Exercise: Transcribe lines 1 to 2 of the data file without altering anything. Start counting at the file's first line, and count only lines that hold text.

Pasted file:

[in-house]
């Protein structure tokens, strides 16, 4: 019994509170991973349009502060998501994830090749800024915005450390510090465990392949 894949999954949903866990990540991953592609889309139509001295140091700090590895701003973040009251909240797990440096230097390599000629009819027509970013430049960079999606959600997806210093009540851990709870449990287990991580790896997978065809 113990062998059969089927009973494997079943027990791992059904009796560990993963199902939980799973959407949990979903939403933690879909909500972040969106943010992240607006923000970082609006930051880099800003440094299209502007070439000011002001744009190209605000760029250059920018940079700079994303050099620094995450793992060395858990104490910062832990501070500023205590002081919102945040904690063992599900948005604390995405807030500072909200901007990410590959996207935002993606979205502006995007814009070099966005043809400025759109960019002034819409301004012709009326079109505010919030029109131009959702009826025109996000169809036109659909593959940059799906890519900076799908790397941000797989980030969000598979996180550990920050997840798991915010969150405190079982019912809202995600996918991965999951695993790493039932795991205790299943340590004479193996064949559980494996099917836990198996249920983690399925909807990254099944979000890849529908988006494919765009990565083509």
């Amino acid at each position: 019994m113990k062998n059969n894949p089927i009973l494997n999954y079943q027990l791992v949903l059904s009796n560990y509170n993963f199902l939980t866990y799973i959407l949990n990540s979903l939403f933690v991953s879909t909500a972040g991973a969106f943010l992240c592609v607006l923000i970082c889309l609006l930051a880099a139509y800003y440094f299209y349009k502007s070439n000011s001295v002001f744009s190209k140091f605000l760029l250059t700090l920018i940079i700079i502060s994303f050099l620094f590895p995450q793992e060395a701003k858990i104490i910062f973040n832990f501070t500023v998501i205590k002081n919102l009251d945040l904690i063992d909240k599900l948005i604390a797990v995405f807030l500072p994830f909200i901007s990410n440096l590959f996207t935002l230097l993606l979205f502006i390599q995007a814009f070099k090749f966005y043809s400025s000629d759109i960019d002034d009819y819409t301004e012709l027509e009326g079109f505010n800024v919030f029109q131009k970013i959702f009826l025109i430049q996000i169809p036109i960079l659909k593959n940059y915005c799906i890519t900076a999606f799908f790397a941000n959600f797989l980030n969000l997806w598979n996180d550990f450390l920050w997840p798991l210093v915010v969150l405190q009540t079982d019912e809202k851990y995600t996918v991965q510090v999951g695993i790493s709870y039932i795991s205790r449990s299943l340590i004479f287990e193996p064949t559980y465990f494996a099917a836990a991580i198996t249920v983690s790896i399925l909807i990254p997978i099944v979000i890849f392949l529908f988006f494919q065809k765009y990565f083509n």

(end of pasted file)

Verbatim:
[in-house]
């Protein structure tokens, strides 16, 4: 019994509170991973349009502060998501994830090749800024915005450390510090465990392949 894949999954949903866990990540991953592609889309139509001295140091700090590895701003973040009251909240797990440096230097390599000629009819027509970013430049960079999606959600997806210093009540851990709870449990287990991580790896997978065809 113990062998059969089927009973494997079943027990791992059904009796560990993963199902939980799973959407949990979903939403933690879909909500972040969106943010992240607006923000970082609006930051880099800003440094299209502007070439000011002001744009190209605000760029250059920018940079700079994303050099620094995450793992060395858990104490910062832990501070500023205590002081919102945040904690063992599900948005604390995405807030500072909200901007990410590959996207935002993606979205502006995007814009070099966005043809400025759109960019002034819409301004012709009326079109505010919030029109131009959702009826025109996000169809036109659909593959940059799906890519900076799908790397941000797989980030969000598979996180550990920050997840798991915010969150405190079982019912809202995600996918991965999951695993790493039932795991205790299943340590004479193996064949559980494996099917836990198996249920983690399925909807990254099944979000890849529908988006494919765009990565083509």